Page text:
NEWARK — For one fleeting moment, as the puck slid off John Carlson’s stick and toward a wide open Alex Ovechkin in the left faceoff circle, the humdrum atmosphere inside Prudential Center was replaced by a second’s worth of quiet anticipation.
It was exactly what the Capitals’ power play needed, with Ovechkin winding up at the spot from which he has so often scored throughout his career. Devils fans seemed to know it, as they all appeared to hold their breath before Ovechkin’s shot flew off his stick and toward the goal. But it instead found goaltender Keith Kinkaid’s left pad, leaving the Capitals’ power play the same as it was across five opportunities in an eventual 4-3 overtime loss to the Devils on Thursday: empty-handed.
“I think we just have to simplify it a little bit,” Capitals center Nicklas Backstrom said after the loss. “Maybe get some more shots from the top, from [Carlson’s] standpoint, too. Just simplify it a little bit.”
Backstrom is on the Capitals’ first power-play unit with Ovechkin, Carlson, Evgeny Kuznetsov and T.J. Oshie. As a whole, the power play has struggled since scoring two goals on four opportunities in an overtime win over the St. Louis Blues on Jan. 7. In the past four games, the Capitals have one power-play goal in 14 opportunities, and they struggled to create five-on-four chances Thursday. Of the five failed power plays against the Devils, two came and went without the Capitals putting a shot on net.
That could partly be attributed to team-wide rust: The Capitals were coming off a five-day break with the bye week and a canceled practice Wednesday amid travel delays. But the power play was discouraging nonetheless and has a chance to right itself against the Montreal Canadiens (and a penalty kill that ranks 26th in the league) at Capital One Arena on Friday night.
“We just weren’t sharp,” Coach Barry Trotz said Thursday night. “When you have that many days off, I thought they stalled us out through the neutral zone. A couple of our decisions at the blue line weren’t great. We’ll get a chance in the next few days to work on it again, but timing was a little bit off. They did a good job. We didn’t execute, and our power play has to get going.”
The Capitals’ power play ultimately looks to work the puck to Ovechkin in the left faceoff spot, with Carlson feeding him from the right wing or Backstrom dishing to him from behind the net. But it’s not the only way the first unit scores: Oshie typically crowds the space in front of the net, Carlson can rip slap shots from the point, and Backstrom and Kuznetsov are offered space by the opposition often cheating in Ovechkin’s direction. After the loss to the Devils, members of the first and second power-play units said the Capitals could be more opportunistic, and shot-happy, when given the man advantage.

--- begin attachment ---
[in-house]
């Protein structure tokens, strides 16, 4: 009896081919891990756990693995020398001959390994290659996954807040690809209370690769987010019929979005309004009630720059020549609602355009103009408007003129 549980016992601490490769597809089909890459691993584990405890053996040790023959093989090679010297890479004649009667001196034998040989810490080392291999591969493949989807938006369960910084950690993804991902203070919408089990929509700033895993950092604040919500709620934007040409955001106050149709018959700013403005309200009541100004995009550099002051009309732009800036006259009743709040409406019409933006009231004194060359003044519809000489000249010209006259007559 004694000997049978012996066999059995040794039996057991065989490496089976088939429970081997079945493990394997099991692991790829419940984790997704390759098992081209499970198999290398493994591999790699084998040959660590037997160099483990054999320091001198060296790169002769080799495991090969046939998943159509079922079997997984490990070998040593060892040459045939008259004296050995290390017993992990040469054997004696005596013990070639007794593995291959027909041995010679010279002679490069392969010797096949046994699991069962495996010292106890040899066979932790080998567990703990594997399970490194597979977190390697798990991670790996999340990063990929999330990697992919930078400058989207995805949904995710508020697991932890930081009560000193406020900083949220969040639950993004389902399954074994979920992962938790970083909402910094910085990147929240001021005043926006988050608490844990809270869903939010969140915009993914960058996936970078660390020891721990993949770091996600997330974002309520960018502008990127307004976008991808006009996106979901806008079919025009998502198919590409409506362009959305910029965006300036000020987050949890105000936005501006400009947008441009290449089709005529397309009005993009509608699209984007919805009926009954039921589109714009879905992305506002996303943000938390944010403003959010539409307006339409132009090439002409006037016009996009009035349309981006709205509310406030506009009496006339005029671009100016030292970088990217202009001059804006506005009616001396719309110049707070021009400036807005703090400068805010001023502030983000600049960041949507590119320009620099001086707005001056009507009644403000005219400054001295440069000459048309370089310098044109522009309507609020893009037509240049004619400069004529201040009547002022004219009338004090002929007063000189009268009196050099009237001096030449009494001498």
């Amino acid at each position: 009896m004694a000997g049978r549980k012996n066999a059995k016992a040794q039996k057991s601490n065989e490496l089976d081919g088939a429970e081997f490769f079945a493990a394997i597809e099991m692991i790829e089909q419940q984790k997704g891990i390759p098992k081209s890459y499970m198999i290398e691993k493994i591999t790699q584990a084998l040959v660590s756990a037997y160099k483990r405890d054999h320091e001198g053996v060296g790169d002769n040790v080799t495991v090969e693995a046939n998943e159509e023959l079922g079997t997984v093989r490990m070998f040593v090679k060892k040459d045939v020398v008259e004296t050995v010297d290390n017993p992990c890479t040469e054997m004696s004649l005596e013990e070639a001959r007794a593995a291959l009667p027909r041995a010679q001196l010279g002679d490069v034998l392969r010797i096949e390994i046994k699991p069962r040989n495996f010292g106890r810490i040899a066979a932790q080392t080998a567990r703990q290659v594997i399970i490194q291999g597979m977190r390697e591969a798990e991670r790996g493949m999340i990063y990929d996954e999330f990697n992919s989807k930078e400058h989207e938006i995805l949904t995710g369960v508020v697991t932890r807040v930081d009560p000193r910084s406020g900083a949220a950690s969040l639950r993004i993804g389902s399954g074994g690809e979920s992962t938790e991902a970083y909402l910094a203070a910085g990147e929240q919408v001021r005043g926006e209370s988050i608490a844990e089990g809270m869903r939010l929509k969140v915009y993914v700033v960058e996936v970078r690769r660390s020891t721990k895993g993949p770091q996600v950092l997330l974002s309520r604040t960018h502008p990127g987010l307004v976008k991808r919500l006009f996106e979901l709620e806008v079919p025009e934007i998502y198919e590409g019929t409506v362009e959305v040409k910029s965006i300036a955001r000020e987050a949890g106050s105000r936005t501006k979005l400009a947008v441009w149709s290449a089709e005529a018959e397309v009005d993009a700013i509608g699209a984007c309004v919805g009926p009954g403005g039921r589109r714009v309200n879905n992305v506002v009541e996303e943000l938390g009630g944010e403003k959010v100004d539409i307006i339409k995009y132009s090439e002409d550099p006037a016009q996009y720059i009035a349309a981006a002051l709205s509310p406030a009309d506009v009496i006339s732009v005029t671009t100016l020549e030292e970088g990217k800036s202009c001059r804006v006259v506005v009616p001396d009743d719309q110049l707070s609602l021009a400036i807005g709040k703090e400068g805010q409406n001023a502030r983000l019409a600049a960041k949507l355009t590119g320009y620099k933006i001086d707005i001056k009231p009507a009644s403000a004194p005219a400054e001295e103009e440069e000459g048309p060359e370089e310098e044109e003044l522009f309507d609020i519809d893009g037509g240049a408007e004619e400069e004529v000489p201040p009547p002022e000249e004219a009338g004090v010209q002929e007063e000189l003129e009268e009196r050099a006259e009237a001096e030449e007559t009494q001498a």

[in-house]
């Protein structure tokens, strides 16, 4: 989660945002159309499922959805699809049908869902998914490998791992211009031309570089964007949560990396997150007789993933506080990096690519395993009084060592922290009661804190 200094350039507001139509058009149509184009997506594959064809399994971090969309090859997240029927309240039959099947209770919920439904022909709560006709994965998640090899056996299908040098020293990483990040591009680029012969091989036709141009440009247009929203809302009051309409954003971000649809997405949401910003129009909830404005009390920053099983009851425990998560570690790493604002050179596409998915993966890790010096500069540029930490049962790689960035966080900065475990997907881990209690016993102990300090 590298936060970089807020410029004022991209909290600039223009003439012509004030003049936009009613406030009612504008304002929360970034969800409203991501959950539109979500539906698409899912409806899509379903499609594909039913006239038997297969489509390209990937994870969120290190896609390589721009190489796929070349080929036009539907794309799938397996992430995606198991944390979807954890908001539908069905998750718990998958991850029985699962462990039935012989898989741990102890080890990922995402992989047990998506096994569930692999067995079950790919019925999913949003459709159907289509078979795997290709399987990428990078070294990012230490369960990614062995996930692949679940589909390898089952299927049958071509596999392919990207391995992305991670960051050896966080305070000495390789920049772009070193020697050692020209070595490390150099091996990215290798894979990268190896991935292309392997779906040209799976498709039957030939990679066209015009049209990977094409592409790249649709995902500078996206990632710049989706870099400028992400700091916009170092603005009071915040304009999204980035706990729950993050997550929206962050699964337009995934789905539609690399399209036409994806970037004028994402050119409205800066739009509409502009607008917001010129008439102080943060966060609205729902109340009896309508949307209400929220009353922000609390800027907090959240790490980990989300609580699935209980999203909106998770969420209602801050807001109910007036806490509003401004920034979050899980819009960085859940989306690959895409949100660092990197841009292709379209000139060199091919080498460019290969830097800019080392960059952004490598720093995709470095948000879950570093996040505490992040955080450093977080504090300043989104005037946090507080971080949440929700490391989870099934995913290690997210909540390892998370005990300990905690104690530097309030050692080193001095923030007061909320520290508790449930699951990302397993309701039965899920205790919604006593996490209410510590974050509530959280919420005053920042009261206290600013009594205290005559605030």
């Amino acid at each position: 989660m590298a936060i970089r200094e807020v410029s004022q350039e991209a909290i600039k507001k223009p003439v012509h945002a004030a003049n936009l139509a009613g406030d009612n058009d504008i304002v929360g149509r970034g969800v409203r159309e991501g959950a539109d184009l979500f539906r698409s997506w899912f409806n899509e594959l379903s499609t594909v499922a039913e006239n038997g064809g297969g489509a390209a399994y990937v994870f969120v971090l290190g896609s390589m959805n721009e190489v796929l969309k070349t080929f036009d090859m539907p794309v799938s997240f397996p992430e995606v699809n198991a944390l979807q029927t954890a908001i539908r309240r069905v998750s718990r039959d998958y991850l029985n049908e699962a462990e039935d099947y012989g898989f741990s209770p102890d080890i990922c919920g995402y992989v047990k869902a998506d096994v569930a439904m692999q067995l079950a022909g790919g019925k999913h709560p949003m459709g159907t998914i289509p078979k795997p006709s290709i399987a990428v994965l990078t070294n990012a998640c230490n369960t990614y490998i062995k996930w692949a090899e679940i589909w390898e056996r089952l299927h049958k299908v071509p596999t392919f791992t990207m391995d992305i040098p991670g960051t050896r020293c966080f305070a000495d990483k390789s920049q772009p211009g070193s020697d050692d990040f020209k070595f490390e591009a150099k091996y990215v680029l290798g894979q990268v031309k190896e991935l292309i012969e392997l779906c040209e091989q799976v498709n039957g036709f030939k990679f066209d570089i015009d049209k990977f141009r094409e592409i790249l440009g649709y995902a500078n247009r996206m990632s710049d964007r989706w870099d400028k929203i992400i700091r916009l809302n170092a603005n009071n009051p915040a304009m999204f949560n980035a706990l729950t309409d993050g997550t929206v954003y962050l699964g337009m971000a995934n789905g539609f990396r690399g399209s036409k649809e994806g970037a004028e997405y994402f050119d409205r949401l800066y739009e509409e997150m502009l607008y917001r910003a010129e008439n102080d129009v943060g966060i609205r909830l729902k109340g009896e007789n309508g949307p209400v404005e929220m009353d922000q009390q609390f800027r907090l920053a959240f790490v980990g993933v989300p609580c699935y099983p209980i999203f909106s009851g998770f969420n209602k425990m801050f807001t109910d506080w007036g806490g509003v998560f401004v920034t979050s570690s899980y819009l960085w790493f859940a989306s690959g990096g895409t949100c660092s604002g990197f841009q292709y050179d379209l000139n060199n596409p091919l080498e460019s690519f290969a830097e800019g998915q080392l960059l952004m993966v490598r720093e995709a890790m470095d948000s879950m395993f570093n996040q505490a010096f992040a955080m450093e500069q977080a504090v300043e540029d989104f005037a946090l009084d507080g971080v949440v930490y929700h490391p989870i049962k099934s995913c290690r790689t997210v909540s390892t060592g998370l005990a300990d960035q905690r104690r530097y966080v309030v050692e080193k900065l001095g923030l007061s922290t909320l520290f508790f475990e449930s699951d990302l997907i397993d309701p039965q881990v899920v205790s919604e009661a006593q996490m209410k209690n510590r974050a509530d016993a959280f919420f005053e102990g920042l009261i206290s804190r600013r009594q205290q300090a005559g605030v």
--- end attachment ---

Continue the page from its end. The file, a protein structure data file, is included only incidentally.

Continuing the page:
Brett Connolly, who is on the second power-play unit with a mix of players including Dmitry Orlov, Lars Eller and Matt Niskanen, noted that the Devils’ penalty kill did a good job of crowding whichever Capitals player was handling the puck. That made it hard for the power play to get set up, and it spent most of the game trying to gain a foothold in the offensive zone rather than working toward scoring.
The importance of power-play production can be illustrated by the Capitals’ three results against the Devils this season. The Capitals’ power play scored three times in a 5-2 win in October and once in another 5-2 win in at the end of December. It was then blanked in five chances Thursday, and the missed opportunities were stretched across the scoreboard at night’s end.
“I expect our power play to be in the top third of the league,” Trotz said Thursday morning, indicating his team has a bit of improving to do in that area. Heading into the game against the Canadiens, the Capitals’ power play ranks 14th in the league with a 19.1 percent conversion rate.
“We got a lot of good players that can move the puck around,” Connolly said. “They’ll got hot here soon.”
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